A publication by Oregon Sea Grant in 2008 entitled “Hold That Thought!: Questioning five common assumptions about communicating with the public” by Joe Cone presents as one of the myths “Science communication is an art”. Integration and Application Network (IAN) staff often introduce science communication principles and examples by using the title “Zen and the Art of Science Communication” which does infer that there is an art to science communication. This title pays homage to a popular novel by Robert Pirsig in 1974 titled “Zen and the Art of Motorcycle Maintenance” and also infers that one needs to achieve a zen or attitude to science communication to be effective. But is science communication an art, in which some sort of artistic talent is needed to be effective?
The answer can be yes and no.
The ‘yes’ part of science communication as an art form relates to the extensive use of various visual elements in science communication products. These visual elements can be in the form of photographs, maps, conceptual diagrams, graphs, tables, video clips, and various combinations of these elements. IAN promotes the extensive use of visual elements to augment text and provide a diversity of visual to cater to different learning modes. Some people really appreciate and understand maps, while others appreciate photographs. Conceptual diagrams can provide the best synthesis for some people, while others prefer tables. The use of color in the visual elements provides a mechanism of adding another dimension to the written or screen version of science communication products. Thus, the combination of colorful graphics and images produces something that is ultimately an art form. Balancing, positioning and arranging the graphics in ways that allow the reader/viewer to gain better understanding and new insights requires an ‘eye’ for what works and doesn’t work.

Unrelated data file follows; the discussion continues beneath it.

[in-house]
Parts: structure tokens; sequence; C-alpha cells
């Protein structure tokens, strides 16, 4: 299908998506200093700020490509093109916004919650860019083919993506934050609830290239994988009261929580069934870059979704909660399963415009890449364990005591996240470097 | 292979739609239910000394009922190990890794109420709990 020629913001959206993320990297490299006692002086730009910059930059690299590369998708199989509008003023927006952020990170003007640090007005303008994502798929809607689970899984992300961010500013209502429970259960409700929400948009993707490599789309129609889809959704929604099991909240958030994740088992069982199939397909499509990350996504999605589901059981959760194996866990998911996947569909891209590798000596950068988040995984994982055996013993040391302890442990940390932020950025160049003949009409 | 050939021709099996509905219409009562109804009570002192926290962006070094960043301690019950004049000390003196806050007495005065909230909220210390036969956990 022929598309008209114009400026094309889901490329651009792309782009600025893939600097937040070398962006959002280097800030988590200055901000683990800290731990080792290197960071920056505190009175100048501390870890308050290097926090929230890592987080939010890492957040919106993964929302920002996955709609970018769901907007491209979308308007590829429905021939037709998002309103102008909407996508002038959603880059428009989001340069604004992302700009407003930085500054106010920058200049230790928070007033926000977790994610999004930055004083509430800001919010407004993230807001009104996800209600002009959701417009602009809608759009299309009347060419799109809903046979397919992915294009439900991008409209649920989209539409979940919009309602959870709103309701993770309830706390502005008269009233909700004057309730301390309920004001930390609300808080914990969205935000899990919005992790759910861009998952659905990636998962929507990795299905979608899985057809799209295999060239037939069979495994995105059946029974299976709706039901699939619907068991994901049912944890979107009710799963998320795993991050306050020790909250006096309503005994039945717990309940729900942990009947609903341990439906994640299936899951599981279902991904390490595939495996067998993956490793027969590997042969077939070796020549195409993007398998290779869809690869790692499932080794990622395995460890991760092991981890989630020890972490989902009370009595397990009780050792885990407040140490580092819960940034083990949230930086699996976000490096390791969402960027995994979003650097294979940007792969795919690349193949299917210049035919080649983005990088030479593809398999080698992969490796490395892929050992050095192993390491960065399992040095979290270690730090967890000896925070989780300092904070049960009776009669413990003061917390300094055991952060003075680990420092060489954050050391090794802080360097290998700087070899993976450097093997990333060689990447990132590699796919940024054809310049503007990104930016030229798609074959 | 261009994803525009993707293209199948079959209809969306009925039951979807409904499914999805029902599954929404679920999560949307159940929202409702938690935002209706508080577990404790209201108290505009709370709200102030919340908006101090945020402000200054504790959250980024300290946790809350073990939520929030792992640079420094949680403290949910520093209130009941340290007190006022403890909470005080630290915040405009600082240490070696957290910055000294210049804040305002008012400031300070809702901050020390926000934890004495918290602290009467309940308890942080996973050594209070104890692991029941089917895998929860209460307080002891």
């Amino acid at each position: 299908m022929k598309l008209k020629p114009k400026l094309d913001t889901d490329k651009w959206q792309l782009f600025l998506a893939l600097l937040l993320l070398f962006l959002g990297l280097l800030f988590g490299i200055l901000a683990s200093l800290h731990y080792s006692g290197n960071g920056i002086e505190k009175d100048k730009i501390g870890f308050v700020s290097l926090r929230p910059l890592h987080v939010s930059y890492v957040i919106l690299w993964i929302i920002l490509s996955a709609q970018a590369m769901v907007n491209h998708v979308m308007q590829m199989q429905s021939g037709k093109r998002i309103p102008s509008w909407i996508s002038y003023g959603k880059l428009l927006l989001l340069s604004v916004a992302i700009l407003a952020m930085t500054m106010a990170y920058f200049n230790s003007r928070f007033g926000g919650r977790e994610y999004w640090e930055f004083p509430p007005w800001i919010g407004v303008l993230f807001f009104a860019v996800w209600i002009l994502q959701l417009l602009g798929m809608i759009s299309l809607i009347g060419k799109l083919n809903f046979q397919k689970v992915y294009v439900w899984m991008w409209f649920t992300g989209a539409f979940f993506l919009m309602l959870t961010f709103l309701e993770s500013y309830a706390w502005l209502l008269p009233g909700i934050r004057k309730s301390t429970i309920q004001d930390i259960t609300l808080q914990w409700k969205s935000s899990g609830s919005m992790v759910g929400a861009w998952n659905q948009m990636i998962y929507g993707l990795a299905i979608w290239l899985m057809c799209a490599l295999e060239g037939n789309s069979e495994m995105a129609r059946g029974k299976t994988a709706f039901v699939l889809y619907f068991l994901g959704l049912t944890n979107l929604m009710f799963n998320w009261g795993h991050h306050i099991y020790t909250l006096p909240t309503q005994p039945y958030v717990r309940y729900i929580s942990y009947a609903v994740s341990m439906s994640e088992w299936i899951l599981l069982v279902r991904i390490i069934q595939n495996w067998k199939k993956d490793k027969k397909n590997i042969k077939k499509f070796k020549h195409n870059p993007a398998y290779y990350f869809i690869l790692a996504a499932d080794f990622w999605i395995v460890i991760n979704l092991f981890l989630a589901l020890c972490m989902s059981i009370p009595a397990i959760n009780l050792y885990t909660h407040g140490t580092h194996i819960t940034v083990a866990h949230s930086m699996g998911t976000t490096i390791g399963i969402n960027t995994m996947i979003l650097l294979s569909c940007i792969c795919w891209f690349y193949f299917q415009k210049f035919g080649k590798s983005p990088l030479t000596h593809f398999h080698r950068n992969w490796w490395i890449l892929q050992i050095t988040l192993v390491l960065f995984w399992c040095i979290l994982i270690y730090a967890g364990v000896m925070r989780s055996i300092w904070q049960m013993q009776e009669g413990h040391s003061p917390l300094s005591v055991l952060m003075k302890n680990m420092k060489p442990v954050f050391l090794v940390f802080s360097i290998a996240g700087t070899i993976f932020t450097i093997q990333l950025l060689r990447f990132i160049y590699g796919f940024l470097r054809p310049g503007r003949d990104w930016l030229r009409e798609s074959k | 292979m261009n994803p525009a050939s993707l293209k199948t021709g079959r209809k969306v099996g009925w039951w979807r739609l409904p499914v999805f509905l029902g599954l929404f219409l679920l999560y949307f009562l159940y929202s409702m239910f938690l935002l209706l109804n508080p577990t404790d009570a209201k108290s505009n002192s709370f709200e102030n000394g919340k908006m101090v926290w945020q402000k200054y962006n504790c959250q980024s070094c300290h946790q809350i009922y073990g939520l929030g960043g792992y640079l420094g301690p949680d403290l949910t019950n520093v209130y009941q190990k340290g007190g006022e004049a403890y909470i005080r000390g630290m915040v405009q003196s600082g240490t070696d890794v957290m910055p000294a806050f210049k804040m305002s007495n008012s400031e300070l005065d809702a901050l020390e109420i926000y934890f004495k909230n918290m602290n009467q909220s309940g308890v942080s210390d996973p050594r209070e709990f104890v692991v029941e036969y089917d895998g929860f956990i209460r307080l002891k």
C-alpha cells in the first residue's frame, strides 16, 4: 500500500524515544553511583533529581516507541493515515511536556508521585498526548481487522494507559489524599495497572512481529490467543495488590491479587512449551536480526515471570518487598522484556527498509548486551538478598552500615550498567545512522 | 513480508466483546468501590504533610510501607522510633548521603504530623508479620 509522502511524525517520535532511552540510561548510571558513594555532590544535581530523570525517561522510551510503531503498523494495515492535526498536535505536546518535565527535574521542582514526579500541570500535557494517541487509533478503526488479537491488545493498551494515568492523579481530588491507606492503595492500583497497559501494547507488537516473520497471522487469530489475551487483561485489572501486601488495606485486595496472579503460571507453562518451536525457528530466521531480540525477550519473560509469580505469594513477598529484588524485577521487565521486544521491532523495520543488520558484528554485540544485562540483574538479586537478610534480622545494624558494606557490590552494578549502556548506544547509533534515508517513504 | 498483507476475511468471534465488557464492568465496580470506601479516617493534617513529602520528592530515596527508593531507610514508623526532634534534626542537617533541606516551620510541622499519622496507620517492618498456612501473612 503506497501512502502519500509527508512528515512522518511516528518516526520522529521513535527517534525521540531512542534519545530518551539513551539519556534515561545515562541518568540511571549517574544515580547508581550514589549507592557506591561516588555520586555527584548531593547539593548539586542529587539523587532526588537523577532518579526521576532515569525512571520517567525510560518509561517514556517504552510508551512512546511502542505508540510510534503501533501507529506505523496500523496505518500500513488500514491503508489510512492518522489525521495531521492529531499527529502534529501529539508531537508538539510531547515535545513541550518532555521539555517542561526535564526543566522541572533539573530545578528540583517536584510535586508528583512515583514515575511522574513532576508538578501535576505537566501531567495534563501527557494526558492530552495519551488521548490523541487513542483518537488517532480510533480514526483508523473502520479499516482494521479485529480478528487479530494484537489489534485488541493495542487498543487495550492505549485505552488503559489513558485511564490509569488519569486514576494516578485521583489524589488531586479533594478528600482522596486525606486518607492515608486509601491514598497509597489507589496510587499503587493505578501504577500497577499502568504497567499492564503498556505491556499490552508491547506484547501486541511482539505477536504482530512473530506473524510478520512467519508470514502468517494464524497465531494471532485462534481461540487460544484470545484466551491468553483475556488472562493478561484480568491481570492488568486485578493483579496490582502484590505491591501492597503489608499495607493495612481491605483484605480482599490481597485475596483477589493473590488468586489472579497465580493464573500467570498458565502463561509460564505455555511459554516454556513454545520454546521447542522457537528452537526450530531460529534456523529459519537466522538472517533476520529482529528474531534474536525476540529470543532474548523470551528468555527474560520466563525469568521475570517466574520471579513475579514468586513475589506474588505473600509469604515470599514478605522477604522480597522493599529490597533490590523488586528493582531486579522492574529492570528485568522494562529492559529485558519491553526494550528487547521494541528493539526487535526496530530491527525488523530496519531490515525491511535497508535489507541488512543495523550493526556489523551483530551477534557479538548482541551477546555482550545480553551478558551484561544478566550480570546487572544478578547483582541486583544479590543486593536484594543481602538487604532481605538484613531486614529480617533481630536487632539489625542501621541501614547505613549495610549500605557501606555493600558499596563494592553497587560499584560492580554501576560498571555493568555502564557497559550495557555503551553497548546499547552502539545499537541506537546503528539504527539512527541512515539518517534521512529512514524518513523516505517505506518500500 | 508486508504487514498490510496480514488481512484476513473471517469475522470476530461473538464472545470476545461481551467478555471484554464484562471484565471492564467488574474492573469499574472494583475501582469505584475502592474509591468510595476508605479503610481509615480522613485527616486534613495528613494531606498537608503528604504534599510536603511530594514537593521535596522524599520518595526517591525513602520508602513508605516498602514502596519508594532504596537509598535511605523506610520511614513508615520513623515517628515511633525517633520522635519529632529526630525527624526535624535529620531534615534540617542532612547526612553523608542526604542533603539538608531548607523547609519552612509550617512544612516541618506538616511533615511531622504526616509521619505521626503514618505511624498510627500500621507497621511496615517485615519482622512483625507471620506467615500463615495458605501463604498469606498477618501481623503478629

The ‘no’ part of science communication as an art form relates to the ability of scientists without artistic training or aptitude to develop effective science communication products. The development of various hardware and software solutions to create and enhance visual elements reduces the need for innate artistic talent. For example, the prevalence of inexpensive digital cameras allows scientists to take multiple auto-balancing photographs to capture a particular event, place or process. Various software can be used to edit and enhance these photographs through cropping, editing, balancing light and color, and straightening. IAN has developed an image library with thousands of free downloadable images, and many other organizations host image libraries. Conceptual diagrams can be adapted or drawn with ‘click and drag’ software using IAN symbol libraries downloaded for free. Thus, acquisition of visual elements does not require highly specialized equipment apart from a computer with appropriate software. The lack of artistic aptitude can be overcome by using an iterative process of producing science communication products, soliciting feedback and making revisions.
Overall, good science communication cannot overcome bad science. Artists cannot become scientists without the extensive training that scientists receive. Conversely, scientists are not artists without the training and practice that artists receive. Yet, science communication can blend the two types of human endeavor; art and science. Both art and science are creative activities that allow humans to make sense of their surrounding worlds. Art and science both build on the work of others and society celebrates those whose works provide profound, lasting impressions. With some notable exceptions (e.g., Leonardo de Vinci), few people really excel at both art and science. Yet, the more that scientists incorporate art into their works, the better the chance that the question “Is science communication an art?” will become moot.